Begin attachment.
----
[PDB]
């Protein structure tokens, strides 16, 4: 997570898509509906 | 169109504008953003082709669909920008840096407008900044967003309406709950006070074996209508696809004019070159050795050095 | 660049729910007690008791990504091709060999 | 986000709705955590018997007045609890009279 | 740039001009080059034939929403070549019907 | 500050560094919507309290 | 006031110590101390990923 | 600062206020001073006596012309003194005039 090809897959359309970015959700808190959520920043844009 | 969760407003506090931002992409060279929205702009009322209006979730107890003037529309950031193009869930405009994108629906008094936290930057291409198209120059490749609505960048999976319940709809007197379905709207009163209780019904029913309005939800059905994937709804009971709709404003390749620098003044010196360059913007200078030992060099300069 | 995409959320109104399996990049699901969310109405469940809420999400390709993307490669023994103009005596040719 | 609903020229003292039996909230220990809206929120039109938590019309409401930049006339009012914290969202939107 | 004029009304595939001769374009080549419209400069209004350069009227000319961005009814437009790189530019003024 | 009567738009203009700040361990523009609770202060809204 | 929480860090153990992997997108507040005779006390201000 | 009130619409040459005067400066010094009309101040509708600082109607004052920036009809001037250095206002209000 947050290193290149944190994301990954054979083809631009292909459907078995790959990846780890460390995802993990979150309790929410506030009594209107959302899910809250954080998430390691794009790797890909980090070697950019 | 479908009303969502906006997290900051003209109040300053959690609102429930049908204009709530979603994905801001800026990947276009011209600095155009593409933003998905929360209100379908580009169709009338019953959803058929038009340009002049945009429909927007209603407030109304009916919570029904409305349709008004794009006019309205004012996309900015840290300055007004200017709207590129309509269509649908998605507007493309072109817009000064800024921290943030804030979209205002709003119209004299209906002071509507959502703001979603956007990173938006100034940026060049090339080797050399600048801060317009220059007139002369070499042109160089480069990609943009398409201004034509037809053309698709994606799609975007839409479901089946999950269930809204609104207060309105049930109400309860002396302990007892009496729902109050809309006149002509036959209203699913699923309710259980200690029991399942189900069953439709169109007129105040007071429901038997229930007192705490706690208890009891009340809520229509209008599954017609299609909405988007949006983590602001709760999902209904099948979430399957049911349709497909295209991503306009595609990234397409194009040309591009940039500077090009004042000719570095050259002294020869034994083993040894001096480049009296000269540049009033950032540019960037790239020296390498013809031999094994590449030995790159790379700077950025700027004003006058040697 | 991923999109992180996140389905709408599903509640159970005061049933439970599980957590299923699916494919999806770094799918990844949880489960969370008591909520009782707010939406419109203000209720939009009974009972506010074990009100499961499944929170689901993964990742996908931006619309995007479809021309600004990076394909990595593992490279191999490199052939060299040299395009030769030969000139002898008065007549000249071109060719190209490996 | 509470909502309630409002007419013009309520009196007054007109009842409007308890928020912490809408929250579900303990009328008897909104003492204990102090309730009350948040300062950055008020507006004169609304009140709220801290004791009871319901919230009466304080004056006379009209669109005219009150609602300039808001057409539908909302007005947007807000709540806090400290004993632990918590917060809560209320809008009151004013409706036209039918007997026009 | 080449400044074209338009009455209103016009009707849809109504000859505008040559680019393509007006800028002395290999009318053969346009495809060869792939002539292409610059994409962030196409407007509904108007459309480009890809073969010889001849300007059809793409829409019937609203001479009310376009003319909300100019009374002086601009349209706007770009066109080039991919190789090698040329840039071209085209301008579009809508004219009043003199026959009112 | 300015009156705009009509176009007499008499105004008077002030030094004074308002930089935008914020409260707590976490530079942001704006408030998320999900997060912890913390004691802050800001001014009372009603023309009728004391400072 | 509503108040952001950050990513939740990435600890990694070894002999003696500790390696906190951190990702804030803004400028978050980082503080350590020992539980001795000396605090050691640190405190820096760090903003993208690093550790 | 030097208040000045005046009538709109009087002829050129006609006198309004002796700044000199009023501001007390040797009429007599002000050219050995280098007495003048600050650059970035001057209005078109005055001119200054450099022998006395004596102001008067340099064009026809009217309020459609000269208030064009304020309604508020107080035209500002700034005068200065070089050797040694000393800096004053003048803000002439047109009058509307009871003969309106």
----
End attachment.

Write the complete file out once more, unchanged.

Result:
[PDB]
């Protein structure tokens, strides 16, 4: 997570898509509906 | 169109504008953003082709669909920008840096407008900044967003309406709950006070074996209508696809004019070159050795050095 | 660049729910007690008791990504091709060999 | 986000709705955590018997007045609890009279 | 740039001009080059034939929403070549019907 | 500050560094919507309290 | 006031110590101390990923 | 600062206020001073006596012309003194005039 090809897959359309970015959700808190959520920043844009 | 969760407003506090931002992409060279929205702009009322209006979730107890003037529309950031193009869930405009994108629906008094936290930057291409198209120059490749609505960048999976319940709809007197379905709207009163209780019904029913309005939800059905994937709804009971709709404003390749620098003044010196360059913007200078030992060099300069 | 995409959320109104399996990049699901969310109405469940809420999400390709993307490669023994103009005596040719 | 609903020229003292039996909230220990809206929120039109938590019309409401930049006339009012914290969202939107 | 004029009304595939001769374009080549419209400069209004350069009227000319961005009814437009790189530019003024 | 009567738009203009700040361990523009609770202060809204 | 929480860090153990992997997108507040005779006390201000 | 009130619409040459005067400066010094009309101040509708600082109607004052920036009809001037250095206002209000 947050290193290149944190994301990954054979083809631009292909459907078995790959990846780890460390995802993990979150309790929410506030009594209107959302899910809250954080998430390691794009790797890909980090070697950019 | 479908009303969502906006997290900051003209109040300053959690609102429930049908204009709530979603994905801001800026990947276009011209600095155009593409933003998905929360209100379908580009169709009338019953959803058929038009340009002049945009429909927007209603407030109304009916919570029904409305349709008004794009006019309205004012996309900015840290300055007004200017709207590129309509269509649908998605507007493309072109817009000064800024921290943030804030979209205002709003119209004299209906002071509507959502703001979603956007990173938006100034940026060049090339080797050399600048801060317009220059007139002369070499042109160089480069990609943009398409201004034509037809053309698709994606799609975007839409479901089946999950269930809204609104207060309105049930109400309860002396302990007892009496729902109050809309006149002509036959209203699913699923309710259980200690029991399942189900069953439709169109007129105040007071429901038997229930007192705490706690208890009891009340809520229509209008599954017609299609909405988007949006983590602001709760999902209904099948979430399957049911349709497909295209991503306009595609990234397409194009040309591009940039500077090009004042000719570095050259002294020869034994083993040894001096480049009296000269540049009033950032540019960037790239020296390498013809031999094994590449030995790159790379700077950025700027004003006058040697 | 991923999109992180996140389905709408599903509640159970005061049933439970599980957590299923699916494919999806770094799918990844949880489960969370008591909520009782707010939406419109203000209720939009009974009972506010074990009100499961499944929170689901993964990742996908931006619309995007479809021309600004990076394909990595593992490279191999490199052939060299040299395009030769030969000139002898008065007549000249071109060719190209490996 | 509470909502309630409002007419013009309520009196007054007109009842409007308890928020912490809408929250579900303990009328008897909104003492204990102090309730009350948040300062950055008020507006004169609304009140709220801290004791009871319901919230009466304080004056006379009209669109005219009150609602300039808001057409539908909302007005947007807000709540806090400290004993632990918590917060809560209320809008009151004013409706036209039918007997026009 | 080449400044074209338009009455209103016009009707849809109504000859505008040559680019393509007006800028002395290999009318053969346009495809060869792939002539292409610059994409962030196409407007509904108007459309480009890809073969010889001849300007059809793409829409019937609203001479009310376009003319909300100019009374002086601009349209706007770009066109080039991919190789090698040329840039071209085209301008579009809508004219009043003199026959009112 | 300015009156705009009509176009007499008499105004008077002030030094004074308002930089935008914020409260707590976490530079942001704006408030998320999900997060912890913390004691802050800001001014009372009603023309009728004391400072 | 509503108040952001950050990513939740990435600890990694070894002999003696500790390696906190951190990702804030803004400028978050980082503080350590020992539980001795000396605090050691640190405190820096760090903003993208690093550790 | 030097208040000045005046009538709109009087002829050129006609006198309004002796700044000199009023501001007390040797009429007599002000050219050995280098007495003048600050650059970035001057209005078109005055001119200054450099022998006395004596102001008067340099064009026809009217309020459609000269208030064009304020309604508020107080035209500002700034005068200065070089050797040694000393800096004053003048803000002439047109009058509307009871003969309106």